Everything that is coming to fruition in the technology roadmap in the coming months is just the start. Inmarsat is promising a transformation not just in capacity but in capability and agility as the Global Xpress fleet grows even more over the next three years.
Our GX7, 8 & 9 satellites will each deliver around twice the total capacity of the entire GX1-6 network, and will employ dynamic beam forming to simultaneously create thousands of independent beams of different sizes, bandwidth and power that can be reconfigured and repositioned across the globe in real time.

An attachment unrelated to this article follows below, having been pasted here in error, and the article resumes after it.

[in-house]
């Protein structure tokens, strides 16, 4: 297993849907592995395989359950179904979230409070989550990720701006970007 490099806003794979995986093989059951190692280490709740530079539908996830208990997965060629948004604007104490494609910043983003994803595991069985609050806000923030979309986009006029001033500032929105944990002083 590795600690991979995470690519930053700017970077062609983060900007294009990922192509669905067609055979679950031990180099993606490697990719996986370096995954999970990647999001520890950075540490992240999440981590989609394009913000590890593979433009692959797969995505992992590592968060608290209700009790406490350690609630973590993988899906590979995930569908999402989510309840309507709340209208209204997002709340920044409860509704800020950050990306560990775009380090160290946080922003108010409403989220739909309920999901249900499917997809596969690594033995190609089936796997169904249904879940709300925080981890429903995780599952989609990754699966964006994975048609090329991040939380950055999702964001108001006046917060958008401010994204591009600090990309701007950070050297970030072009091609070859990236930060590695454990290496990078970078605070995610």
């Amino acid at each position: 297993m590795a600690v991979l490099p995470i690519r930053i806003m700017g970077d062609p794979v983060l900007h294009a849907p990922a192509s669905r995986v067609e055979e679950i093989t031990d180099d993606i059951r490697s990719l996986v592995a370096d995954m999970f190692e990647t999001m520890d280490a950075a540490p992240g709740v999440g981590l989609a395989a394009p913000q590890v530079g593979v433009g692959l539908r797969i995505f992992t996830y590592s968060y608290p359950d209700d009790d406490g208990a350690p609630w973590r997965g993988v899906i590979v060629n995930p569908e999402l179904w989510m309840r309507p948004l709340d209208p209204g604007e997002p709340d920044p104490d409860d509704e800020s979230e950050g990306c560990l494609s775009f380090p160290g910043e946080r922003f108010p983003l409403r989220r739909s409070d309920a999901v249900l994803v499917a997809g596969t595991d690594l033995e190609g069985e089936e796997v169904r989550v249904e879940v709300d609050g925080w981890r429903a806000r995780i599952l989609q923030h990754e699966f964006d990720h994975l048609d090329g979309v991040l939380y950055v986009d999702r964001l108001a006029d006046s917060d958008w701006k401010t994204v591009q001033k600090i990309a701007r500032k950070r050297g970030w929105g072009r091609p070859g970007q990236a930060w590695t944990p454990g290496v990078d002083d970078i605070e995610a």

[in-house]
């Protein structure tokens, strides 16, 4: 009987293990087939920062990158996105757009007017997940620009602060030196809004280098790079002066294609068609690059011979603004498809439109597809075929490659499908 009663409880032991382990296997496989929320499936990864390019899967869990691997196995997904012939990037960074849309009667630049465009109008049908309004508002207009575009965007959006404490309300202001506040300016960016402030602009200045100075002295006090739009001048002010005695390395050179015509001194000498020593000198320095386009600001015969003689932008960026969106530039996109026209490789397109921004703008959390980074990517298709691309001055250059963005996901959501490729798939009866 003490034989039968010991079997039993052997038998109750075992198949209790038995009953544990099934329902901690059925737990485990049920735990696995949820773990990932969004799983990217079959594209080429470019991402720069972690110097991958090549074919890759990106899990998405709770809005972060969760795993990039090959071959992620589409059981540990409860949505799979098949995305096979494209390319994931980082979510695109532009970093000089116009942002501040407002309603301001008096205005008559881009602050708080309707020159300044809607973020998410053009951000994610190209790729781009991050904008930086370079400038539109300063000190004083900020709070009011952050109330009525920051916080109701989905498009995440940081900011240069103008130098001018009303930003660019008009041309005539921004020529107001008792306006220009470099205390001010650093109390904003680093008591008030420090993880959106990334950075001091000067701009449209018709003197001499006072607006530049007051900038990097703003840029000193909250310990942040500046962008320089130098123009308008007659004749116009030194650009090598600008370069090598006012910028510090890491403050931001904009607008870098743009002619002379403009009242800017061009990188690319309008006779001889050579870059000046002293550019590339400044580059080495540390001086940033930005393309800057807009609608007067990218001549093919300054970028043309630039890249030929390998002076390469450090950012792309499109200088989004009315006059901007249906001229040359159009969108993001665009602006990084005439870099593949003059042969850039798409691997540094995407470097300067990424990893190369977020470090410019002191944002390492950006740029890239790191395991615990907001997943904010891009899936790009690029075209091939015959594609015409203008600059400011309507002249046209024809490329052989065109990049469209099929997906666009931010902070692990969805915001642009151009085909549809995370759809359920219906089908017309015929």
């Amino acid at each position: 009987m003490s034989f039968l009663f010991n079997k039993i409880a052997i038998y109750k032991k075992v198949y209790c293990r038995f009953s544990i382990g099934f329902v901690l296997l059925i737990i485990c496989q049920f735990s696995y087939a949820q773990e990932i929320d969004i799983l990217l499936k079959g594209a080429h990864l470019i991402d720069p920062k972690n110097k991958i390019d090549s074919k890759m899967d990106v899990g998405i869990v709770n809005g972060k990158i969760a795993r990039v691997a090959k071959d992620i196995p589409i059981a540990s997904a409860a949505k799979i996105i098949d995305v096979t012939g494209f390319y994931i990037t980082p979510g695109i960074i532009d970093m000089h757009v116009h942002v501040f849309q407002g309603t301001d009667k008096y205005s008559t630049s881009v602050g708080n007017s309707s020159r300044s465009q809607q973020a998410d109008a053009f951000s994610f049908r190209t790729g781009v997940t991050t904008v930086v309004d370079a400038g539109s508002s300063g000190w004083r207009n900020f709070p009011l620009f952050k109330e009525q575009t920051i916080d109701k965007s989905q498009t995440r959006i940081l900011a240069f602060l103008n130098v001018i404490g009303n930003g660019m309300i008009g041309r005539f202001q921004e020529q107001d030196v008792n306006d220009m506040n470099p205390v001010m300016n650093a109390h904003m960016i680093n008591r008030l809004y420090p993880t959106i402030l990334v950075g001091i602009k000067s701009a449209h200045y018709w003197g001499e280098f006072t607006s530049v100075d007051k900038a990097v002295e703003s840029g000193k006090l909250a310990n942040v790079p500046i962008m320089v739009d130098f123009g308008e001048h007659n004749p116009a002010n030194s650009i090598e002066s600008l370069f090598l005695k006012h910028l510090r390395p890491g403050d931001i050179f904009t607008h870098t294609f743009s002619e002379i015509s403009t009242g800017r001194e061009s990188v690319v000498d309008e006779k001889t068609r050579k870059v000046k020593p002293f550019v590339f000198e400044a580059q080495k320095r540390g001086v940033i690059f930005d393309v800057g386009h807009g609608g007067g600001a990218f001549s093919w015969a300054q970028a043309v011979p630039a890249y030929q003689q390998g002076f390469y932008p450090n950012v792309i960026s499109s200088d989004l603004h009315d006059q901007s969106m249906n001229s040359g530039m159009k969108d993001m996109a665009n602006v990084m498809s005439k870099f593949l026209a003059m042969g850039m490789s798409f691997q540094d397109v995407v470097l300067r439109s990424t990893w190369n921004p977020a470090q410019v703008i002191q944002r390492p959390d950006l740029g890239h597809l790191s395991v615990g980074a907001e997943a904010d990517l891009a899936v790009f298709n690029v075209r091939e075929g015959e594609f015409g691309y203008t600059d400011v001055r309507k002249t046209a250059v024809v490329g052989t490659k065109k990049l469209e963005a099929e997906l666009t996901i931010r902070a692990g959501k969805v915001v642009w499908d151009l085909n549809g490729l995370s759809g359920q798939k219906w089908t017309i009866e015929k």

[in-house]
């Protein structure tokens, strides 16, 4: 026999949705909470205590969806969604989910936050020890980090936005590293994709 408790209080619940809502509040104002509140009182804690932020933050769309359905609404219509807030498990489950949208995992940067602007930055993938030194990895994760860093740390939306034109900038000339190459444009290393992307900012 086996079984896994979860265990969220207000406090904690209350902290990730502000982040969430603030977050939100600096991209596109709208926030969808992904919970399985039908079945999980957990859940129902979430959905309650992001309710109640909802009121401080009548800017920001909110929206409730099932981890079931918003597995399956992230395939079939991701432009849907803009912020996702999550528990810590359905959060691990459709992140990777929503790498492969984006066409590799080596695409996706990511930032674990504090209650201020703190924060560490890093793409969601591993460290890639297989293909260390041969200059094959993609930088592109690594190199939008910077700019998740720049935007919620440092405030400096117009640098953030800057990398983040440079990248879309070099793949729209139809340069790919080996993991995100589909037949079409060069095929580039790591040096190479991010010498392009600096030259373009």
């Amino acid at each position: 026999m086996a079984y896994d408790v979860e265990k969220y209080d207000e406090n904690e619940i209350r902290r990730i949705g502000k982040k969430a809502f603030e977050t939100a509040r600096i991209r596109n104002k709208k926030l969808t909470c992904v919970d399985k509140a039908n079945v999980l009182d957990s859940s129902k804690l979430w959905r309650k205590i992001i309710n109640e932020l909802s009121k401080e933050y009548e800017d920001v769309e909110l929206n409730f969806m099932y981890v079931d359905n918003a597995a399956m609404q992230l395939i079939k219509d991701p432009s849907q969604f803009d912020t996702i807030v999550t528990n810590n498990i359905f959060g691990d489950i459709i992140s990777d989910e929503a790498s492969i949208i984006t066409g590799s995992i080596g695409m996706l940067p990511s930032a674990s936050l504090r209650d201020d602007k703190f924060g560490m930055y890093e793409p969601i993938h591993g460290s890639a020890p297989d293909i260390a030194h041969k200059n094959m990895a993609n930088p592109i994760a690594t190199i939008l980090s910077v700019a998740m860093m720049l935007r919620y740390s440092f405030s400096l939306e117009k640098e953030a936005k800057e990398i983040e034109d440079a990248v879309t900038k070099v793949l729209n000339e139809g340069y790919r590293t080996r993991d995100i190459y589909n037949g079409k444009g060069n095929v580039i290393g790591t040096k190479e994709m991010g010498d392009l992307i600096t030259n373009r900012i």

Following that, two HEO (highly elliptical orbit) payloads, GX10A & 10B, will be launched to extend coverage into the Arctic region.
It is this last development that excites Peter the most. “While every corner of Inmarsat’s technology roadmap challenges us to be the best in the world at mobility, our addition of the Arctic to our definition of “global” is an especially novel effort.
“Besides opening new markets with high Inmarsat differentiation, we are using non-geostationary satellites and sharing them with two national governments as a trusted partner, adding new technical and security challenges to everything from the terminals and infrastructure to regulatory and contracts.
“Inmarsat hasn’t covered a new part of the globe since the 1980s and with the Arctic becoming increasingly important economically and strategically, it is a great time to be bringing that part of the world into the Inmarsat global network.”